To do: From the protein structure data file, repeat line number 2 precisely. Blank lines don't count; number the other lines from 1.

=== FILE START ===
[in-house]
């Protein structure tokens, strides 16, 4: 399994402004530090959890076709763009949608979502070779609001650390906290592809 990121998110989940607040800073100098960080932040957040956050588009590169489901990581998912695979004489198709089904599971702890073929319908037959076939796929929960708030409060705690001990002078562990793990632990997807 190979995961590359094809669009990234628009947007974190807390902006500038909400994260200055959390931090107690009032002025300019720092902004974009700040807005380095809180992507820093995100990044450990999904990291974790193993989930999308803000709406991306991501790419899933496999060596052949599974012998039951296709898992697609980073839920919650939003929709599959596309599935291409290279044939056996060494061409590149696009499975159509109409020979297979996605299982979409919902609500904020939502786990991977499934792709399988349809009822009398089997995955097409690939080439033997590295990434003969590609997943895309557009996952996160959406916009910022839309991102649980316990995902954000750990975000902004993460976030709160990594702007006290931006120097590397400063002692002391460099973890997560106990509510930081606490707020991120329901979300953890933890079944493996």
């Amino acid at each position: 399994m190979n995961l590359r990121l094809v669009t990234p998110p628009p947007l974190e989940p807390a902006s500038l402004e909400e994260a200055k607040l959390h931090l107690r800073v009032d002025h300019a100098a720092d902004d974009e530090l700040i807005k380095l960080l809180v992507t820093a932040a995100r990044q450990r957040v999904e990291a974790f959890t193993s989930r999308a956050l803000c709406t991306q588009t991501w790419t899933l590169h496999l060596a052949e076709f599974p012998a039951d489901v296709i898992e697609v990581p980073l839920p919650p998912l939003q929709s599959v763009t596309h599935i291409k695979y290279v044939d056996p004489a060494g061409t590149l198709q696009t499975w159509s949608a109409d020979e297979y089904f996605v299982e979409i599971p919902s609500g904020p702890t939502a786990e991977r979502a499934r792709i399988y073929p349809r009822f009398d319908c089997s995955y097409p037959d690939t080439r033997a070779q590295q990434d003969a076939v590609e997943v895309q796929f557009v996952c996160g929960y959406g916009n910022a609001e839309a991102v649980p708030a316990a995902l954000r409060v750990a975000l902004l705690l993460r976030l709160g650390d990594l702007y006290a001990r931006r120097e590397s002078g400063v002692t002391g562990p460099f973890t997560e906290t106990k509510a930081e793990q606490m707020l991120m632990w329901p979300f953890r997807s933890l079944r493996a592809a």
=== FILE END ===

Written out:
């Protein structure tokens, strides 16, 4: 399994402004530090959890076709763009949608979502070779609001650390906290592809 990121998110989940607040800073100098960080932040957040956050588009590169489901990581998912695979004489198709089904599971702890073929319908037959076939796929929960708030409060705690001990002078562990793990632990997807 190979995961590359094809669009990234628009947007974190807390902006500038909400994260200055959390931090107690009032002025300019720092902004974009700040807005380095809180992507820093995100990044450990999904990291974790193993989930999308803000709406991306991501790419899933496999060596052949599974012998039951296709898992697609980073839920919650939003929709599959596309599935291409290279044939056996060494061409590149696009499975159509109409020979297979996605299982979409919902609500904020939502786990991977499934792709399988349809009822009398089997995955097409690939080439033997590295990434003969590609997943895309557009996952996160959406916009910022839309991102649980316990995902954000750990975000902004993460976030709160990594702007006290931006120097590397400063002692002391460099973890997560106990509510930081606490707020991120329901979300953890933890079944493996």